David I. August
Professor in the Department of Computer Science, Princeton University
Visiting Professor in the Department of Electrical Engineering, Columbia University
Affiliated with the Department of Electrical Engineering, Princeton University
Ph.D. May 2000, Department of Electrical and Computer Engineering, University of Illinois at Urbana-Champaign

Office: Computer Science Building Room 209
Email: august@princeton.edu
Phone: (609) 258-2085
Fax: (609) 964-1699

Front Page Publication List (with stats) Curriculum Vitae (PDF) The Liberty Research Group


Please beware of the "Princeton University - Part-Time Research Job" scam. I am not hiring remote research assistants for the Department of Computer Science. Anyone doing so would use a campus address or phone number. Princeton students, please visit the Phish Bowl before responding to unsolicited communication.


Architectural Support for Containment-based Security [abstract] (PDF)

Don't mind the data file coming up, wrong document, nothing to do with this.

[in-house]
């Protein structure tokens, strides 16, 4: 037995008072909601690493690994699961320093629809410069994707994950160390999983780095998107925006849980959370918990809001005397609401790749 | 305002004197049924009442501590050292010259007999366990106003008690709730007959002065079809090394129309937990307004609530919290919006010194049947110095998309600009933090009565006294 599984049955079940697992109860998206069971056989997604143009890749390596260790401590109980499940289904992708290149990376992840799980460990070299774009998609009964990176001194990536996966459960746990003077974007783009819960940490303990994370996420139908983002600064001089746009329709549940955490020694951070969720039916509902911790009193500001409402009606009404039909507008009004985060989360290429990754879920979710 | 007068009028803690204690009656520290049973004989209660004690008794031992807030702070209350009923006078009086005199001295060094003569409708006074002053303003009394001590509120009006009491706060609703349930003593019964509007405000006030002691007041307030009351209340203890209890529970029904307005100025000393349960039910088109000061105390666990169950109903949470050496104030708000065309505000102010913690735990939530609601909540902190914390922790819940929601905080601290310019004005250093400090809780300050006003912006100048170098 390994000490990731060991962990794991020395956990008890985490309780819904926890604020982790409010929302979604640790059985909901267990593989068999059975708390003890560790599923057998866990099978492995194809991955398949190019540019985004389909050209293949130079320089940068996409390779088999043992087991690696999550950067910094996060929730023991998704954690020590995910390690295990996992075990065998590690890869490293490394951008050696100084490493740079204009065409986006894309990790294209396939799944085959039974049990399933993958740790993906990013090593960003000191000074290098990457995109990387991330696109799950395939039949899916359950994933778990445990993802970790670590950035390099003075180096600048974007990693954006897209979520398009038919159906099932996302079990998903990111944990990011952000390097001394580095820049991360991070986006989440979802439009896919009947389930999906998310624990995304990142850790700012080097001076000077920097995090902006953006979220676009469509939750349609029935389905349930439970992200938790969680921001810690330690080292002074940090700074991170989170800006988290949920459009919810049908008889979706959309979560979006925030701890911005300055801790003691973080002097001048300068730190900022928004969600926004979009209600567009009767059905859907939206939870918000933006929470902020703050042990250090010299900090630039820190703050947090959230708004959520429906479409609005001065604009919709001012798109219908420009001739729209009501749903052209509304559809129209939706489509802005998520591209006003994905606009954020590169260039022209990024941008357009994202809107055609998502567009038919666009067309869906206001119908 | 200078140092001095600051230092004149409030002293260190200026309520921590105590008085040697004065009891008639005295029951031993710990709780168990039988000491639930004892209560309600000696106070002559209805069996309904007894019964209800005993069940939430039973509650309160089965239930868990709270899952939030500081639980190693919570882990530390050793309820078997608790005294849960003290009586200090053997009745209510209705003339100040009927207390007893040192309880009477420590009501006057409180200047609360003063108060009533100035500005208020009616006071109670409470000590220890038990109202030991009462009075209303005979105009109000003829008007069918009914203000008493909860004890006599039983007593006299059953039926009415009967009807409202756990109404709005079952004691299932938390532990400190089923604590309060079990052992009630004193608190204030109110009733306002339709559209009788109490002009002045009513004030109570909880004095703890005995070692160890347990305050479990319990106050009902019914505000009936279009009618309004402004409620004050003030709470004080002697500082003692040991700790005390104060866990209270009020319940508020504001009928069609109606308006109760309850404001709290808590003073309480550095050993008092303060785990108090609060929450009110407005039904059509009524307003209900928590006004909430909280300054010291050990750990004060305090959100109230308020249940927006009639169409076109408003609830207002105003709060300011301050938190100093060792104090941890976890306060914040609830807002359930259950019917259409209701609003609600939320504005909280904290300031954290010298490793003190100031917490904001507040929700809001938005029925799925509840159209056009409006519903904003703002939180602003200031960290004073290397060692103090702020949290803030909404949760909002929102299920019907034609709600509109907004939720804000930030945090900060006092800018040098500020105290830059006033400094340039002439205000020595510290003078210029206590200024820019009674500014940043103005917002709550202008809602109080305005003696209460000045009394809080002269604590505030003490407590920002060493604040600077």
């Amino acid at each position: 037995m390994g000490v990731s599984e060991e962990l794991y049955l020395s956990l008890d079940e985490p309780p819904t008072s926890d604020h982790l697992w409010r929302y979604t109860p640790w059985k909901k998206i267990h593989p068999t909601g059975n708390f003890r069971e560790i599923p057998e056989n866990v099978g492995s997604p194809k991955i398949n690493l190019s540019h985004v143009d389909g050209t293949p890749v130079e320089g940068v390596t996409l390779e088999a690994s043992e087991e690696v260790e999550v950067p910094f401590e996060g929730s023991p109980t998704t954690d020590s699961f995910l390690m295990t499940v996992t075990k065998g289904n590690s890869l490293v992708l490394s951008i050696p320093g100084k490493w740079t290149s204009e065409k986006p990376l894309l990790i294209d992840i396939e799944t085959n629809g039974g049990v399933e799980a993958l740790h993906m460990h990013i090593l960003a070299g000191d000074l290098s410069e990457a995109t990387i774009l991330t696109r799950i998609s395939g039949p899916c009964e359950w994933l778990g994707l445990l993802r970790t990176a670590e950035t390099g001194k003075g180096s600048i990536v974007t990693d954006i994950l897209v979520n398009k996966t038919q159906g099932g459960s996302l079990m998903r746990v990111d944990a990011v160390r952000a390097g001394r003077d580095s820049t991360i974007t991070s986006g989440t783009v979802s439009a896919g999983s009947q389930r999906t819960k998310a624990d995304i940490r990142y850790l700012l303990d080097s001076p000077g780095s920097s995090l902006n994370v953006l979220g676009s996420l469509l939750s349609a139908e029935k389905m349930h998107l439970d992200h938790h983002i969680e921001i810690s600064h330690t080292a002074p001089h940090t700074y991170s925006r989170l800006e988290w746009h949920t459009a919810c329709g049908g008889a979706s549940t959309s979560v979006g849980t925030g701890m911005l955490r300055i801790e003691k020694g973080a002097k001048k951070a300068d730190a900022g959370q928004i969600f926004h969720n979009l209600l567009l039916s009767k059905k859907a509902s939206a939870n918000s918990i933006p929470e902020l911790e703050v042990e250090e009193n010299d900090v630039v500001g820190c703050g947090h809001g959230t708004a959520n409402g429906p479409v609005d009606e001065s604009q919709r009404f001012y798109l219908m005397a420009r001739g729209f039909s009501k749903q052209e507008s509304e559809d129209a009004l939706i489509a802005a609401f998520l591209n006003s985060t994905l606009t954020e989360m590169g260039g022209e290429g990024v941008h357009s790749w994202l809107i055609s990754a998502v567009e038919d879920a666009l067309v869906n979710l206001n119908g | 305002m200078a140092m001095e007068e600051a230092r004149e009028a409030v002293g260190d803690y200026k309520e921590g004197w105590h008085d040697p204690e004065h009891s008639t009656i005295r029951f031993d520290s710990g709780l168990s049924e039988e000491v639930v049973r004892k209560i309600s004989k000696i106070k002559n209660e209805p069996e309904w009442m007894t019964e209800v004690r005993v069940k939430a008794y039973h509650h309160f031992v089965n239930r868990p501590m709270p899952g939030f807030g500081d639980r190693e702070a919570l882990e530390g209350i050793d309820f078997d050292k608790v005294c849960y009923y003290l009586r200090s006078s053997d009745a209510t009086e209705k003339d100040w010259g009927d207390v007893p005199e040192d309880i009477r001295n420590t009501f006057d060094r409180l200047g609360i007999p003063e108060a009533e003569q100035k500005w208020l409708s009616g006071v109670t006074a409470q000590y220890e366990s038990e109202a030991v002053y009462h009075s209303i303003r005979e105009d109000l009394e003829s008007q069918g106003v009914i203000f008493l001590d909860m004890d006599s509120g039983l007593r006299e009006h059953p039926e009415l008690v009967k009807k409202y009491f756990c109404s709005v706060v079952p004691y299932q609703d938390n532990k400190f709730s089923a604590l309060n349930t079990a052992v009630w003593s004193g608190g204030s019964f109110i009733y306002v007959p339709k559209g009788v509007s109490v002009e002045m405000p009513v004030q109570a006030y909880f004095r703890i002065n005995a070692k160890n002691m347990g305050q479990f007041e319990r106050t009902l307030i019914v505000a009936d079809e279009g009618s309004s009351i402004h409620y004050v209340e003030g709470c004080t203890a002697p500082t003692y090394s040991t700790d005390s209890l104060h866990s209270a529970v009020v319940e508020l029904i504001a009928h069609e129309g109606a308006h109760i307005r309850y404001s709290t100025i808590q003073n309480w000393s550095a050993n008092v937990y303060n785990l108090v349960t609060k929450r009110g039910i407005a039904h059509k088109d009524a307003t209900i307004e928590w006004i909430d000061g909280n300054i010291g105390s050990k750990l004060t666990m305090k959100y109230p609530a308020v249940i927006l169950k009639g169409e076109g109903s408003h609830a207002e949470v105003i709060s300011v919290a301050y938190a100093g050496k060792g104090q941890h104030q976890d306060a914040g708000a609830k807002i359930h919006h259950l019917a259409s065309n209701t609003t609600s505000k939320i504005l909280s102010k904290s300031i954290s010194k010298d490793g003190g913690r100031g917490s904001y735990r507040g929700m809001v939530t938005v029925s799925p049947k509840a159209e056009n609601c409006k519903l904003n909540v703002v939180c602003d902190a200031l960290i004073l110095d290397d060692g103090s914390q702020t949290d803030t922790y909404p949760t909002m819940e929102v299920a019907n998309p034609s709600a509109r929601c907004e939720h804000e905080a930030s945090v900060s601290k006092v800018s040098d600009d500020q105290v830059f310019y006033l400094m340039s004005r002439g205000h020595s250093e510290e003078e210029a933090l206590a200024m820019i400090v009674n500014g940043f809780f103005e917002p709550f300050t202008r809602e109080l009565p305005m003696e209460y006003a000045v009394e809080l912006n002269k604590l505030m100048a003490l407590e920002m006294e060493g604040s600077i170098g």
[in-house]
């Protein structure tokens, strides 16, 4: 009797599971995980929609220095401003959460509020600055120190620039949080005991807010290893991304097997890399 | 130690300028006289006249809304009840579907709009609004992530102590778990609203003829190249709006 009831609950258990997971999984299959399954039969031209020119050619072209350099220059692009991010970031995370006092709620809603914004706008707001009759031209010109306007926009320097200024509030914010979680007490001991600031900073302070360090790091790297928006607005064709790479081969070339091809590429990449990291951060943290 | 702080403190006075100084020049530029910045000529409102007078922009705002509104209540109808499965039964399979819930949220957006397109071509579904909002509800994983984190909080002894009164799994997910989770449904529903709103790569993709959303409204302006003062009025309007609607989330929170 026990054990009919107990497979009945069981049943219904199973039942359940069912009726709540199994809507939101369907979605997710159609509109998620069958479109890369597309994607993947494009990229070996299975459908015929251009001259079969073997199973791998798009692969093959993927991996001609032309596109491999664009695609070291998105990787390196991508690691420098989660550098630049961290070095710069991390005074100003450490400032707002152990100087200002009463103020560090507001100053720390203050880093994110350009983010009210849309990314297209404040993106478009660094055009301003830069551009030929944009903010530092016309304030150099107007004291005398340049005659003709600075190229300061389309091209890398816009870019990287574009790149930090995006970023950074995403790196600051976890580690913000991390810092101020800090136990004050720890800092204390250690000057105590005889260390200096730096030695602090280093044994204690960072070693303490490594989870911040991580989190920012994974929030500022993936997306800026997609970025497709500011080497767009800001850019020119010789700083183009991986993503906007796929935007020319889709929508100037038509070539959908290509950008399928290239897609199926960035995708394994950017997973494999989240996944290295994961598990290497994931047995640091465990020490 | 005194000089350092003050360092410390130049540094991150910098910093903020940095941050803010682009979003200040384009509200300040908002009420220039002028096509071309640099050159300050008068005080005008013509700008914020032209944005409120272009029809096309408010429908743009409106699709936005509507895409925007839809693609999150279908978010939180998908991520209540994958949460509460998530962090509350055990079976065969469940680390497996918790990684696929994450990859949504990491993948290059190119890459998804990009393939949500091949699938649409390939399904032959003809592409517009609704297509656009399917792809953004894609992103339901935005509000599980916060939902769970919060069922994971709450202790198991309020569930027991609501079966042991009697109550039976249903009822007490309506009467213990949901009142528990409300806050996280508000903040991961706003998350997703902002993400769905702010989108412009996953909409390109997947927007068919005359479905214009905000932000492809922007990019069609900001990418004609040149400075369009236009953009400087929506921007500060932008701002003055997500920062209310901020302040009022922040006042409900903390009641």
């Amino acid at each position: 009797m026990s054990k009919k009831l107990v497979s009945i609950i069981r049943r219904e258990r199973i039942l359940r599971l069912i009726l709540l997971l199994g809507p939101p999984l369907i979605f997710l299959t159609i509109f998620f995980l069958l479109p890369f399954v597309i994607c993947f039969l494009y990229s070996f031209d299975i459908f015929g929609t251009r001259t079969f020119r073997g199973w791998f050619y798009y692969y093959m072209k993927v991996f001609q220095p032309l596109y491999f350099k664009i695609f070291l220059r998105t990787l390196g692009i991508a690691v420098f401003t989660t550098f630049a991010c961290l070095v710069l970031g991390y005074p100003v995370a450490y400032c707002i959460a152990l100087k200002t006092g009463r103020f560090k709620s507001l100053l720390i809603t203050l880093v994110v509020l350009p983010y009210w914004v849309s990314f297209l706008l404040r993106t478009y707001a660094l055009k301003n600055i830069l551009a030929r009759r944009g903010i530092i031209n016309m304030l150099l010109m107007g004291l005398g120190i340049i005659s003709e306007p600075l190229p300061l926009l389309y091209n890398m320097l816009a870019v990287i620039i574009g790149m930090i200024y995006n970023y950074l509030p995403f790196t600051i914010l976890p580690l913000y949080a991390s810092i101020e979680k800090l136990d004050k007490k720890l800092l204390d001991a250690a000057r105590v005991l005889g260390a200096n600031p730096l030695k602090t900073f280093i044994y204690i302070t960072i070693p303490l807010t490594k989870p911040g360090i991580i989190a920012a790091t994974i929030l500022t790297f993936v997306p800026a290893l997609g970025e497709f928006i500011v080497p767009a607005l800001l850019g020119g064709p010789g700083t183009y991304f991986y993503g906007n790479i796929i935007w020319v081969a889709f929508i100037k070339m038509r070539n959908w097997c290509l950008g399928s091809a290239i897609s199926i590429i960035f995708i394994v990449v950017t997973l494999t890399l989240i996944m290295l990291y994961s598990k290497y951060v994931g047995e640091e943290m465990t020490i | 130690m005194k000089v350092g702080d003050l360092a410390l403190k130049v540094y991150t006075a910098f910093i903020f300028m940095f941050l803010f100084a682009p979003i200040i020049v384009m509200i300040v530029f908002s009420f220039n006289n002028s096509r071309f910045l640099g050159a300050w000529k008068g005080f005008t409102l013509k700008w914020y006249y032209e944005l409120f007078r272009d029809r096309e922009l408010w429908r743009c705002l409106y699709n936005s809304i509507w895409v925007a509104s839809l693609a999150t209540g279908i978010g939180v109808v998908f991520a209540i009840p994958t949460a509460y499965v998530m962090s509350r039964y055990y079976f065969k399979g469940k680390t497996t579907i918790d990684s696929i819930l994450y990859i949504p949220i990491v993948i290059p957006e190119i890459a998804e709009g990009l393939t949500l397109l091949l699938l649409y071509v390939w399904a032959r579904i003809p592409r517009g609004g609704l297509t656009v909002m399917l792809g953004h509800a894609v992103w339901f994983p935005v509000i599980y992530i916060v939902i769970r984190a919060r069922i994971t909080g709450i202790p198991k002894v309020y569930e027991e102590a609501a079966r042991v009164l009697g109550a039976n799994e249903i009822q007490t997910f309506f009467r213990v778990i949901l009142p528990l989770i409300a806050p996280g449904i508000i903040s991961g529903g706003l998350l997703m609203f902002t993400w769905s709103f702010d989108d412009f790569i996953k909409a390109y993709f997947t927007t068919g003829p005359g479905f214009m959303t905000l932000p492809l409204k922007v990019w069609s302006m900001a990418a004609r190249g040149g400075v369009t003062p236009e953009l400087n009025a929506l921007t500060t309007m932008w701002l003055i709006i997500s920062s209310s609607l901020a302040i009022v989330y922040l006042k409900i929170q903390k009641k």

Hansen Zhang, Soumyadeep Ghosh, Jordan Fix, Sotiris Apostolakis, Stephen R. Beard, Nayana P. Nagendra, Taewook Oh, and David I. August
Proceedings of the Twenty-Fourth International Conference on Architectural Support for Programming Languages and Operating Systems (ASPLOS), April 2019.
Accept Rate: 21% (74/350).

Software security techniques rely on correct execution by the hardware. Securing hardware components has been challenging due to their complexity and the proportionate attack surface they present during their design, manufacture, deployment, and operation. Recognizing that external communication represents one of the greatest threats to a system’s security, this paper introduces the TrustGuard containment architecture. TrustGuard contains malicious and erroneous behavior using a relatively simple and pluggable gatekeeping hardware component called the Sentry. The Sentry bridges a physical gap between the untrusted system and its external interfaces. TrustGuard allows only communication that results from the correct execution of trusted software, thereby preventing the ill effects of actions by malicious hardware or software from leaving the system. The simplicity and pluggability of the Sentry, which is implemented in less than half the lines of code of a simple in-order processor, enables additional measures to secure this root of trust, including formal verification, supervised manufacture, and supply chain diversification with less than a 15% impact on performance.